Fourth of July in Missoula:

We took our bikes downtown to ride on several bike paths.  We enjoyed the Kim Williams Nature Area Trail.  It is a Rail-to-Trail and runs along Clark Fork River and Mt Sentinel.  Then we rode the Commuter Pathway – this is a great trail for riders to get from point A to point B, but it is not a scenic ride.

We did see fireworks here in Missoula on the Fourth. Here are a few pictures from that night. We do have to say that we were very pleased with the fireworks display – they had some nice large ones with good boomers, too.

Andy Enjoys the Fireworks

Andy Enjoys the Fireworks

Happy Fourth of July!

Happy Fourth of July!

Thursday, July 8, 2004

It’s been hard, but I think we’ve accomplished some relaxation while here in Missoula. Diane has gone to Yoga twice and has gone running twice this week. Andy joined her in a run once (but kicked her butt). We went to the local Smokejumpers Center for a tour, visited the Farmer’s Market, walked around town, and have done some other touristy stuff without that go-go-go pressure we’ve put on ourselves more recently.  We hiked the “M” Trail, which takes you 628′ above the University of Montana.  Nice views of “Glacial Lake Missoula” – the town and valley used to be under water.

Our friends Jim and Chris made it into town yesterday and it was wonderful to sit and chat with them. We had lots to catch up on: our trip, their trip, and RVing in general. We’re really looking forward to spending this upcoming week with friends. Today we have an outing scheduled – we’ve planned a white-water rafting trip down the Alberton Gorge. Wish us luck! We’re still debating whether we should ask for wetsuits…water temp is about 60 degrees, current air temp is 60 degrees (but it may go up to high-70’s).

Can you tell we're friends?

Can you tell we're friends?

Saturday, July 10, 2004

We had a blast on our white-water rafting trip! Chris was the experienced one in our group, the rest of us were newbies. It was the four of us, the guide, and two ladies from El Paso, TX. We were worried about the Texans initially, because they had make-up and jewelry on and their hair was done up nicely…oh, and they didn’t want to get wet! Yikes! After just a few minutes with us hootin’ and hollerin’, they were having a blast too. As you can see in the pictures below, we all got wet. And very wet at that. You’d be proud of all of us since we opted NOT to get the wetsuits and just go with fleece jackets and nylon water-resistant jackets on top. Yes, our guide is in a bathing suit and nothing else – he thought we were wimps. Chris and I started out in the front row (we were the brave ones), but we switched with Jim and Andy half way through so they could experience the fun (and soaking) that we had. It was a great day.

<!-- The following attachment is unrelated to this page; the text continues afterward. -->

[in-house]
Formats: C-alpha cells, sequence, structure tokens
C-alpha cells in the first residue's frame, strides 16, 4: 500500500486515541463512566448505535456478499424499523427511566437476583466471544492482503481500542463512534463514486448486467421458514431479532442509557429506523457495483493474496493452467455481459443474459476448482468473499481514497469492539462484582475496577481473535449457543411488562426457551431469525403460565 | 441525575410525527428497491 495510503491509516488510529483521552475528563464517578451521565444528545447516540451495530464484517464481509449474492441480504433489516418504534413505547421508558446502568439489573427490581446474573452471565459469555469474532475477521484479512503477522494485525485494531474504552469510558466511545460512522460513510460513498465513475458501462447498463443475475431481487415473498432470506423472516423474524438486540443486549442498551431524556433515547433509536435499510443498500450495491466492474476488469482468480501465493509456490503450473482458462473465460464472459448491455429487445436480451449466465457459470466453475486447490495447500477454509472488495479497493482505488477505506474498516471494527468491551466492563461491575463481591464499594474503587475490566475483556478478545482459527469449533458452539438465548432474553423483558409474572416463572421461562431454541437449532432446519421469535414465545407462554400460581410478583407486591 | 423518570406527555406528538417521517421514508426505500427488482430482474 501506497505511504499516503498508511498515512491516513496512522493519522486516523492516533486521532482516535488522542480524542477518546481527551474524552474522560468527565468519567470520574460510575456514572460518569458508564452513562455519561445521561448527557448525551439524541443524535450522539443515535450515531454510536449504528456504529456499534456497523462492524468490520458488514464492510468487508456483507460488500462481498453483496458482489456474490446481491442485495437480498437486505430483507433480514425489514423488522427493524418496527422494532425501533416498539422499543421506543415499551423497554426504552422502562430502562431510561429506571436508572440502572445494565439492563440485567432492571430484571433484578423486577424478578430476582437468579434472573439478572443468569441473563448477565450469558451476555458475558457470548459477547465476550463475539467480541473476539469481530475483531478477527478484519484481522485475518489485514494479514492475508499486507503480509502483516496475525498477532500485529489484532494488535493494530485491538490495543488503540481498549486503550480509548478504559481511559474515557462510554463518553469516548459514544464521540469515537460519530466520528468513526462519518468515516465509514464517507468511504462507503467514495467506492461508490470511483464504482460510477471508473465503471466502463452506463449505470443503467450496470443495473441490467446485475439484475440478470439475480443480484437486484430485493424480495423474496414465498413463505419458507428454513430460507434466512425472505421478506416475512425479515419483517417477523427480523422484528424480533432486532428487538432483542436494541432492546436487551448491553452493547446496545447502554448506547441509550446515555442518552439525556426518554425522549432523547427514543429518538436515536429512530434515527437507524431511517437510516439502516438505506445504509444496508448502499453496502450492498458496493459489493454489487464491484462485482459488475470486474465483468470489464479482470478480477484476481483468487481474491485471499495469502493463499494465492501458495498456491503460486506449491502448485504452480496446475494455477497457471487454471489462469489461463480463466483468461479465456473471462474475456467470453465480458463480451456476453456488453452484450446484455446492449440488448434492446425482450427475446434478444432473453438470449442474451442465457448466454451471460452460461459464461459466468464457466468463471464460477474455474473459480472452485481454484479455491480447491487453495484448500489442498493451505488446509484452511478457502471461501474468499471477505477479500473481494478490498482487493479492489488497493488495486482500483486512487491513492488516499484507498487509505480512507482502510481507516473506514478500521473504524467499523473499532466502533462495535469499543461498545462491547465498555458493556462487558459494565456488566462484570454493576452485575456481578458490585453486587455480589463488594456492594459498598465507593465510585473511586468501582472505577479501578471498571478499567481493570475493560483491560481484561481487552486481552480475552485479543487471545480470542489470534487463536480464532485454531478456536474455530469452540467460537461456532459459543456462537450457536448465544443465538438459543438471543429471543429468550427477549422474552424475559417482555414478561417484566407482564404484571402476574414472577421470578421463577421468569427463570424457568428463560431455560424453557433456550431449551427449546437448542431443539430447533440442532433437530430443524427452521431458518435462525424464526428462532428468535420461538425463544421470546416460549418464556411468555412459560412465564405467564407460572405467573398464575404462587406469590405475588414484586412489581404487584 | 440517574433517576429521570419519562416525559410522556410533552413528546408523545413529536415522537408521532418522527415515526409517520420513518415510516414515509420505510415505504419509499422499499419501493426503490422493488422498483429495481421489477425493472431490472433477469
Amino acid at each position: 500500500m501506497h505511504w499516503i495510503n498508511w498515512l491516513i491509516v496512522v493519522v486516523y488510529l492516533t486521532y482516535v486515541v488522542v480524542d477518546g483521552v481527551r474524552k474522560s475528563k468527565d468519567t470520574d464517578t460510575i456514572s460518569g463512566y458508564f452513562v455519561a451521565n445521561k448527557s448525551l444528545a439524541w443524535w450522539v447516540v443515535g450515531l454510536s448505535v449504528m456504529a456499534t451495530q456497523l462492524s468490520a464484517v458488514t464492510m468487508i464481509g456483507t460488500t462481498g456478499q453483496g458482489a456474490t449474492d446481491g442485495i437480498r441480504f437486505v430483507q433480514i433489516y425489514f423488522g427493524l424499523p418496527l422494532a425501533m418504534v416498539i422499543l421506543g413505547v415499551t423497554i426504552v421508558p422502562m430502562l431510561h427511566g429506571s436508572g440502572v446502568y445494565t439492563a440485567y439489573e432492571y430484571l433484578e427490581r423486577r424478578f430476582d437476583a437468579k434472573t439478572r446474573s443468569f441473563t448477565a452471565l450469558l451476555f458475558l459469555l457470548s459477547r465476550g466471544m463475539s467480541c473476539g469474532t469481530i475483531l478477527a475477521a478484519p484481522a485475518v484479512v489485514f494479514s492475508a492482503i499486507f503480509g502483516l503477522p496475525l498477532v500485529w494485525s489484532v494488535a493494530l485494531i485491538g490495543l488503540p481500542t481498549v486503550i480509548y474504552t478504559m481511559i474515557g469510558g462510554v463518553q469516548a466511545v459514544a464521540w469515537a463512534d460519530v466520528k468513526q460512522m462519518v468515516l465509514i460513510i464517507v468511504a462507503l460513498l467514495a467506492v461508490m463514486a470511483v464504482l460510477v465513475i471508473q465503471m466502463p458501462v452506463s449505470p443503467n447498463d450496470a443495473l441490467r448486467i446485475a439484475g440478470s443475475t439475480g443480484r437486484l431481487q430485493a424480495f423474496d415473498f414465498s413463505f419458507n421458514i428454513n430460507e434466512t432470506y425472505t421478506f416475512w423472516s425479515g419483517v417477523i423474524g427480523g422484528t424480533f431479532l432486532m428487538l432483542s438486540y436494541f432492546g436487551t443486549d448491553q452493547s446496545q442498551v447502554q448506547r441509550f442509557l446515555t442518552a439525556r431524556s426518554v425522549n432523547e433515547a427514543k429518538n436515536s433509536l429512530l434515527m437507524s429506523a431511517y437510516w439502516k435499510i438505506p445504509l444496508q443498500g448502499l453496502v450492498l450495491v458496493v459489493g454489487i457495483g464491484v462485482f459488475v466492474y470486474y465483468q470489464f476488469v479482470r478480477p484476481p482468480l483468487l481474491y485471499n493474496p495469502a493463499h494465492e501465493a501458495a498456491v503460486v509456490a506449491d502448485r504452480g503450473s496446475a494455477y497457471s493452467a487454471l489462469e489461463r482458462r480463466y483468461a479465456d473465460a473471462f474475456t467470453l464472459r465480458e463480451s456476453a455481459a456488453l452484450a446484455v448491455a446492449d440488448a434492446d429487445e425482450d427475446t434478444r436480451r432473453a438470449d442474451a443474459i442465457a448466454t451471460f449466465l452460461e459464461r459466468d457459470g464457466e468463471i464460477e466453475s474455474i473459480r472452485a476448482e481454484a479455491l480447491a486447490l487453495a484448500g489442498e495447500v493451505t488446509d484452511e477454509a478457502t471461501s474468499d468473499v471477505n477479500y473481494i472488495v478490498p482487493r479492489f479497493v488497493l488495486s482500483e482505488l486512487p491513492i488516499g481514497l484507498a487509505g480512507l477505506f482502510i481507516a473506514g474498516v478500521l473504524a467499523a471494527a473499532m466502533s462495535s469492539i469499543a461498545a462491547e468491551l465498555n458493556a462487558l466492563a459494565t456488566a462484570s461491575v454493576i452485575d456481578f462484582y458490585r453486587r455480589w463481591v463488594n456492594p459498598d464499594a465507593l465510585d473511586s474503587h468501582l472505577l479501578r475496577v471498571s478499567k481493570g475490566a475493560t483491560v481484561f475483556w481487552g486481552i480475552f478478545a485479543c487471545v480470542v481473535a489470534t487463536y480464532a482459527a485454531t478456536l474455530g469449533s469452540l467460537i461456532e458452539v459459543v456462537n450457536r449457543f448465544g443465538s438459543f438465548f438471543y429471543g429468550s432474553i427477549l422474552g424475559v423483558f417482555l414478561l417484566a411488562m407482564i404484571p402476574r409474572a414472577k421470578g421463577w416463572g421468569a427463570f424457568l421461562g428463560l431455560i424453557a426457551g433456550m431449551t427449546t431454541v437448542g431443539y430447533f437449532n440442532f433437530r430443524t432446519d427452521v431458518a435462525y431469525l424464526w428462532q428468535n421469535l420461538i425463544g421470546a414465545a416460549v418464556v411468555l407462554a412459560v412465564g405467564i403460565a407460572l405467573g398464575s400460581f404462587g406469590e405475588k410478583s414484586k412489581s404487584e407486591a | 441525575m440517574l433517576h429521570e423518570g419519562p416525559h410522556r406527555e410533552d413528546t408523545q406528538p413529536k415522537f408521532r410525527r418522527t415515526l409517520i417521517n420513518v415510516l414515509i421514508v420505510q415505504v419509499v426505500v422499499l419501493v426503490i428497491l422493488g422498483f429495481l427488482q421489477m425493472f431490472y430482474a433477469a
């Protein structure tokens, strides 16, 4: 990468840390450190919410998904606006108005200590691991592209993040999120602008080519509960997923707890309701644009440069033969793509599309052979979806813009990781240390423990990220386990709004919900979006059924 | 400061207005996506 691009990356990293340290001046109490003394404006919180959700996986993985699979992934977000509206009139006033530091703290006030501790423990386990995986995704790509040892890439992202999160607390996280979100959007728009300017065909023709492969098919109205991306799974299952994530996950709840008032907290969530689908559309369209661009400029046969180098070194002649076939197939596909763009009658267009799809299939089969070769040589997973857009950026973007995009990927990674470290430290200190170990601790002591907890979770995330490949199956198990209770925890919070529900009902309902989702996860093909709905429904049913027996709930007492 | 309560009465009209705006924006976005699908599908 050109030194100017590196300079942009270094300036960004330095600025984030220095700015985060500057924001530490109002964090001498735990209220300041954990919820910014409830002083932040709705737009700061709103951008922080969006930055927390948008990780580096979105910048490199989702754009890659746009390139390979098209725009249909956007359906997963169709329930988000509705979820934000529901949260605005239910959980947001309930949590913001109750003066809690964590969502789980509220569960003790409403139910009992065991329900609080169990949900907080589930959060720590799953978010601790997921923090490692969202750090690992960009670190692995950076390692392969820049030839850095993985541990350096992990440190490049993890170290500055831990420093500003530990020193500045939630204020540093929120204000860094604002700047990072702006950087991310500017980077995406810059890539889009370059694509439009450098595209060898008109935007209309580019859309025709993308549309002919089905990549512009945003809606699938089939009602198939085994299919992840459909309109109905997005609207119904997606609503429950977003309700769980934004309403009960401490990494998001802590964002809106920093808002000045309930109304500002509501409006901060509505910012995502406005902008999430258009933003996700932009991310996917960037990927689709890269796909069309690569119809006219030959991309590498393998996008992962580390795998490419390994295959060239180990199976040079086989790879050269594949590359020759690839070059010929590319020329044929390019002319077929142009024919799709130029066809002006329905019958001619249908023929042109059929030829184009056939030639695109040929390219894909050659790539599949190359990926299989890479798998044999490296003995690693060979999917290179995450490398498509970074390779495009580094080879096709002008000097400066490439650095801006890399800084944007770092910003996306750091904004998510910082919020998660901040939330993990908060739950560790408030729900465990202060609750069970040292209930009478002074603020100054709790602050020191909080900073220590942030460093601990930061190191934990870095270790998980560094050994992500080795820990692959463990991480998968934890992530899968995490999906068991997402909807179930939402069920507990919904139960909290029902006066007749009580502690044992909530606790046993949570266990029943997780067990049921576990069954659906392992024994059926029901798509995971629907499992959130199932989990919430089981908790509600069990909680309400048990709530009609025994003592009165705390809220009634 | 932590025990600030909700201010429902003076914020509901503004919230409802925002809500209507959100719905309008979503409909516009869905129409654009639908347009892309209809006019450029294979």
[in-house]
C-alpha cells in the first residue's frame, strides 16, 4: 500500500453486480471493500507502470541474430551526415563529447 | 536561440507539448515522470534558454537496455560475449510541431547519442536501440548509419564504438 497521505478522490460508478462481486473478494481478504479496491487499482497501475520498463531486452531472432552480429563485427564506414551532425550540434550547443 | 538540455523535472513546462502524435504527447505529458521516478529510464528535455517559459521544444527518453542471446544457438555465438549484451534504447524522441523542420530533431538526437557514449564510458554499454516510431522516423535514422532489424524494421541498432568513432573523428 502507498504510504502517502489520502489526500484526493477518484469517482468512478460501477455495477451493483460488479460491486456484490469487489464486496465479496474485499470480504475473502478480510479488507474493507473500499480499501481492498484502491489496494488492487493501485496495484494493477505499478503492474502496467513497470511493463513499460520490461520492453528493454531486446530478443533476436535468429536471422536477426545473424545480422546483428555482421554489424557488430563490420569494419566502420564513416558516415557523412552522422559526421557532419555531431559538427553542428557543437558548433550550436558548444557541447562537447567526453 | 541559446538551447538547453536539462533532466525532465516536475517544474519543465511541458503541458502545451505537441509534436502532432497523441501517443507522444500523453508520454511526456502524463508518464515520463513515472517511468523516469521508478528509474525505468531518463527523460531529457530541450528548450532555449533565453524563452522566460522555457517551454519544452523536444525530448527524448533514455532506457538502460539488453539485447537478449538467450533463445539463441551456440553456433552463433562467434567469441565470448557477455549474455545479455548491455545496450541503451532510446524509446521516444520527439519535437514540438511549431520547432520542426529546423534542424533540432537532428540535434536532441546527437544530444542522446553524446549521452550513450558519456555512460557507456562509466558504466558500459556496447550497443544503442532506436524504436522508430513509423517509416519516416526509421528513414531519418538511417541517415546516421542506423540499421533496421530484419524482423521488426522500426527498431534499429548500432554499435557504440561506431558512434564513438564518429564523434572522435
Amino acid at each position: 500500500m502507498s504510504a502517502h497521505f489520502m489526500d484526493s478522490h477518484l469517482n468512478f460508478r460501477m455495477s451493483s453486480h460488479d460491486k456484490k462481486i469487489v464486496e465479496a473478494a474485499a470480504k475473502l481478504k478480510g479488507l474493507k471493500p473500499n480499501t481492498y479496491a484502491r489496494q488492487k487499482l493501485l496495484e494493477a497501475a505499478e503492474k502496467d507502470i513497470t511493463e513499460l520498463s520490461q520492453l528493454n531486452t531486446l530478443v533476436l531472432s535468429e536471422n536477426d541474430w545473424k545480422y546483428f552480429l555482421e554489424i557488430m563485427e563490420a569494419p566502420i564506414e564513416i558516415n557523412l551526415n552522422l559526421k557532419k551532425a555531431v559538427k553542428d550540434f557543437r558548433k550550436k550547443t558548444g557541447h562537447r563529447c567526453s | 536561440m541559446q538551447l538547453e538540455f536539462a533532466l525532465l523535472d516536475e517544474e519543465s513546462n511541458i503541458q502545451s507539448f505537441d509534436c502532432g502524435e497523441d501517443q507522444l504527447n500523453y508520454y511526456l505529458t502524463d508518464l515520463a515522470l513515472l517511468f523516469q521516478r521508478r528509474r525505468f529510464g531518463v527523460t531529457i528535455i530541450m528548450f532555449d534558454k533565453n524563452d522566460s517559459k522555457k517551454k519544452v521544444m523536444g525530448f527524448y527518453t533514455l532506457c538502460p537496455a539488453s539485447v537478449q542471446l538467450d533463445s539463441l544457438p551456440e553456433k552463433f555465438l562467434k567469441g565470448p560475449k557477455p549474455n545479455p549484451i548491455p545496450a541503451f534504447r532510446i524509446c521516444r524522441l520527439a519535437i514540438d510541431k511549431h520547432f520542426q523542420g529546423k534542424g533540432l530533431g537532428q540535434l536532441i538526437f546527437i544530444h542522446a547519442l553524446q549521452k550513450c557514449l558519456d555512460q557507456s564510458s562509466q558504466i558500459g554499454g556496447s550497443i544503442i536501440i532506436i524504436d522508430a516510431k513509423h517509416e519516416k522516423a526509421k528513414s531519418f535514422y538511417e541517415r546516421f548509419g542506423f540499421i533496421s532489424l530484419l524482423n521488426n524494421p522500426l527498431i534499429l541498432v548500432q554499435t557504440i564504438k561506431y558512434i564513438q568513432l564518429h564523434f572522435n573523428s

(To help identify the paddlers in the pics: Jim is in his yellow Kayuba slicker, Andy is in the front also, Chris is behind Andy with a teal hat on, and I have my navy Temple Owls hat on, behind Jim.)

missoula100

missoula101

missoula102

Jim, Diane, Chris, Andy

Jim, Diane, Chris, Andy

Jim and Andy, In the Front

Jim and Andy, In the Front

The Survivors!

The Survivors!

February 7, 2004

Alabama and Mississippi

Posted in Uncategorized tagged , , , at 1:19 am by diandy2004

Alabama – we stopped and had lunch outside of Mobile.  That has to count for “visiting” the state, right?

{editor’s note:  later we learned that RVers have different qualifications for what constitutes as a “visit” for the record.  And, if you have a map of the states you can only put a state sticker on the map when those qualifications are met.  So we had to decide on what our criteria would be – and we decided that we would have to spend the night in our RV to be classified as a “visit”.  So, Alabama didn’t count…yet.}

We were a little nervous driving through the Mobile tunnel.  This was our first tunnel in the RV.  “Hazardous Materials” were not allowed to be transported through the tunnel, and considering we had a propane tank, we weren’t sure how we were classified.

Mississippi – We stayed in Biloxi, MS for several nights to play at the casinos.  What we didn’t realize was that the railroad tracks ran right through the center of town.  Our campsite was literally 20 feet to the tracks.  After 2 nights (and days) of no sleep, we moved our RV to a spit of land that jutted out into the Gulf of Mexico.  It was our first night of “boondocking”, which means no hook-ups – no sewer, no electricity, no water connections.  But, it was as far away from trains as we could get!  The land was owned by Treasure Bay Casino, so of course we gambled there that night.  The players and the workers at these casinos really seemed relaxed and just had a good time.
Boondocking next to Treasure Bay's Pirate Ship

Boondocking next to Treasure Bay's Pirate Ship

Another casino we enjoyed was the Beau Rivage.  They have a microbrewery and it was Karaoke night.  Normally, we do not enjoy Karaoke, but last night we heard the Sugarbeets (a group of sugar beet growers in town for a convention) singing Jon BonJovi’s “It’s My Life”.  They were hysterical, and now “It’s My Life” has become my theme song and motto because “I want to live my life while I’m alive”.
During our visit we also toured Jefferson Davis’ home Beauvoir.  Beautiful views of the Gulf.
Sadly our pet parakeet, Nikki, passed away in Biloxi.  Nikki had been with us for 12 years and was a great little guy.  He’ll be missed terribly.  We wanted a place to bury Nikki that would be more ‘natural’, so we altered our plans to include a stop at a state park in LA.  I just couldn’t imagine him being in his eternal resting place next to casinos and railroad tracks.  He deserves more than that.